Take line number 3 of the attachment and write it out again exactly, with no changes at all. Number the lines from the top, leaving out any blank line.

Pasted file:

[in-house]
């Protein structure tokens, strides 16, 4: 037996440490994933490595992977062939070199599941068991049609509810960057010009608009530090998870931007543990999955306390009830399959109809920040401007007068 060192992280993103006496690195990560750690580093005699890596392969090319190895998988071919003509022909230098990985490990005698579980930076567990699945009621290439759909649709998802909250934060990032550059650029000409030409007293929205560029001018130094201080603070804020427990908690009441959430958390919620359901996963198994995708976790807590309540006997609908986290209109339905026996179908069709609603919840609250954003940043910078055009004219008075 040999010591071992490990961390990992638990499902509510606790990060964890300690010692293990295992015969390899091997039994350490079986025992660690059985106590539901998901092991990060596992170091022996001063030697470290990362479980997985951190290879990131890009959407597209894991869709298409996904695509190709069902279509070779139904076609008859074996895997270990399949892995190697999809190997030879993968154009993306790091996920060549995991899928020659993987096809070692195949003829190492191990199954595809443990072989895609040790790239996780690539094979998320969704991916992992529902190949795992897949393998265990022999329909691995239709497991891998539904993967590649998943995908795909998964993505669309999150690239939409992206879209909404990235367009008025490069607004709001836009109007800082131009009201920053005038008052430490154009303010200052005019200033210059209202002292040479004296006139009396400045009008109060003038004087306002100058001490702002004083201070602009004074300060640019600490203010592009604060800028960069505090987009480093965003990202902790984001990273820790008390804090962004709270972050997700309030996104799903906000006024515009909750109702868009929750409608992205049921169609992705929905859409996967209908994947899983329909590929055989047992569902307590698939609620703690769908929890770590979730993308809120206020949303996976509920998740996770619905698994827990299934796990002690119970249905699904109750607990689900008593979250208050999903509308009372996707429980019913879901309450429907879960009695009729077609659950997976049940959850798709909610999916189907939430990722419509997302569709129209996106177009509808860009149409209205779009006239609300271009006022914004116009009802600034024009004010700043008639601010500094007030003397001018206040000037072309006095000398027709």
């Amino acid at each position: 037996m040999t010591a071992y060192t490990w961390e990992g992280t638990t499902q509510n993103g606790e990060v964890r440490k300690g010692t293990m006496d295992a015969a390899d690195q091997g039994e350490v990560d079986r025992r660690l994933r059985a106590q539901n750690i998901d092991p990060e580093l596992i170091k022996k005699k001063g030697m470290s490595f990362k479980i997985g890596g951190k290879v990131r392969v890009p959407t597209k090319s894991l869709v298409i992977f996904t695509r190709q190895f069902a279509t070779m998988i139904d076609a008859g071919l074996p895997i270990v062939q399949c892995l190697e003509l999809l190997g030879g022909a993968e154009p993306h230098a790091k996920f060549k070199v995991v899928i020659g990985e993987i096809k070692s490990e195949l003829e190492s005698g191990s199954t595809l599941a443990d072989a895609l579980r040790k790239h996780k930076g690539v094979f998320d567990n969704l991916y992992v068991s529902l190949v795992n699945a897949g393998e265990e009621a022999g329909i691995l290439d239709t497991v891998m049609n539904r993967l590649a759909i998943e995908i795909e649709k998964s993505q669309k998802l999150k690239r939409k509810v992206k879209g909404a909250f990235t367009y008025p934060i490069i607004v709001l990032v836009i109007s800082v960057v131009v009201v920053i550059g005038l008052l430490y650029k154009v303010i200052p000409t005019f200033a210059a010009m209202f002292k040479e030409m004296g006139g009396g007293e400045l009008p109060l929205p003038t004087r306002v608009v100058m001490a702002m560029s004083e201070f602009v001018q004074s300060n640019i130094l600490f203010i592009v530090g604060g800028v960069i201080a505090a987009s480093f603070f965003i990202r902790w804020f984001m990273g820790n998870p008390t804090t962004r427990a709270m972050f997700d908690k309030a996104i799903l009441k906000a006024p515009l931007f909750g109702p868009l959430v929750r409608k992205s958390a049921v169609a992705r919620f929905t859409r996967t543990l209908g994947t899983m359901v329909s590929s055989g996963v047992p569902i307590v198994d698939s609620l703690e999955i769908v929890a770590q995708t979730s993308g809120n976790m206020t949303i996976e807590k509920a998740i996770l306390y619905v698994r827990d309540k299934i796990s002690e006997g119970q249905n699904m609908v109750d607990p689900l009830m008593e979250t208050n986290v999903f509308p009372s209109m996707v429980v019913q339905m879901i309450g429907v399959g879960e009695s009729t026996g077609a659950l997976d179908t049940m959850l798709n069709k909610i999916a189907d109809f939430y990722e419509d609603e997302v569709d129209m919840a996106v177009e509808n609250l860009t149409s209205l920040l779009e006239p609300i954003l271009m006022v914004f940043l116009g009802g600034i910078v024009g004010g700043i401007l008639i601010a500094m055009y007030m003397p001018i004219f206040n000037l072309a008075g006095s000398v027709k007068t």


């Amino acid at each position: 037996m040999t010591a071992y060192t490990w961390e990992g992280t638990t499902q509510n993103g606790e990060v964890r440490k300690g010692t293990m006496d295992a015969a390899d690195q091997g039994e350490v990560d079986r025992r660690l994933r059985a106590q539901n750690i998901d092991p990060e580093l596992i170091k022996k005699k001063g030697m470290s490595f990362k479980i997985g890596g951190k290879v990131r392969v890009p959407t597209k090319s894991l869709v298409i992977f996904t695509r190709q190895f069902a279509t070779m998988i139904d076609a008859g071919l074996p895997i270990v062939q399949c892995l190697e003509l999809l190997g030879g022909a993968e154009p993306h230098a790091k996920f060549k070199v995991v899928i020659g990985e993987i096809k070692s490990e195949l003829e190492s005698g191990s199954t595809l599941a443990d072989a895609l579980r040790k790239h996780k930076g690539v094979f998320d567990n969704l991916y992992v068991s529902l190949v795992n699945a897949g393998e265990e009621a022999g329909i691995l290439d239709t497991v891998m049609n539904r993967l590649a759909i998943e995908i795909e649709k998964s993505q669309k998802l999150k690239r939409k509810v992206k879209g909404a909250f990235t367009y008025p934060i490069i607004v709001l990032v836009i109007s800082v960057v131009v009201v920053i550059g005038l008052l430490y650029k154009v303010i200052p000409t005019f200033a210059a010009m209202f002292k040479e030409m004296g006139g009396g007293e400045l009008p109060l929205p003038t004087r306002v608009v100058m001490a702002m560029s004083e201070f602009v001018q004074s300060n640019i130094l600490f203010i592009v530090g604060g800028v960069i201080a505090a987009s480093f603070f965003i990202r902790w804020f984001m990273g820790n998870p008390t804090t962004r427990a709270m972050f997700d908690k309030a996104i799903l009441k906000a006024p515009l931007f909750g109702p868009l959430v929750r409608k992205s958390a049921v169609a992705r919620f929905t859409r996967t543990l209908g994947t899983m359901v329909s590929s055989g996963v047992p569902i307590v198994d698939s609620l703690e999955i769908v929890a770590q995708t979730s993308g809120n976790m206020t949303i996976e807590k509920a998740i996770l306390y619905v698994r827990d309540k299934i796990s002690e006997g119970q249905n699904m609908v109750d607990p689900l009830m008593e979250t208050n986290v999903f509308p009372s209109m996707v429980v019913q339905m879901i309450g429907v399959g879960e009695s009729t026996g077609a659950l997976d179908t049940m959850l798709n069709k909610i999916a189907d109809f939430y990722e419509d609603e997302v569709d129209m919840a996106v177009e509808n609250l860009t149409s209205l920040l779009e006239p609300i954003l271009m006022v914004f940043l116009g009802g600034i910078v024009g004010g700043i401007l008639i601010a500094m055009y007030m003397p001018i004219f206040n000037l072309a008075g006095s000398v027709k007068t």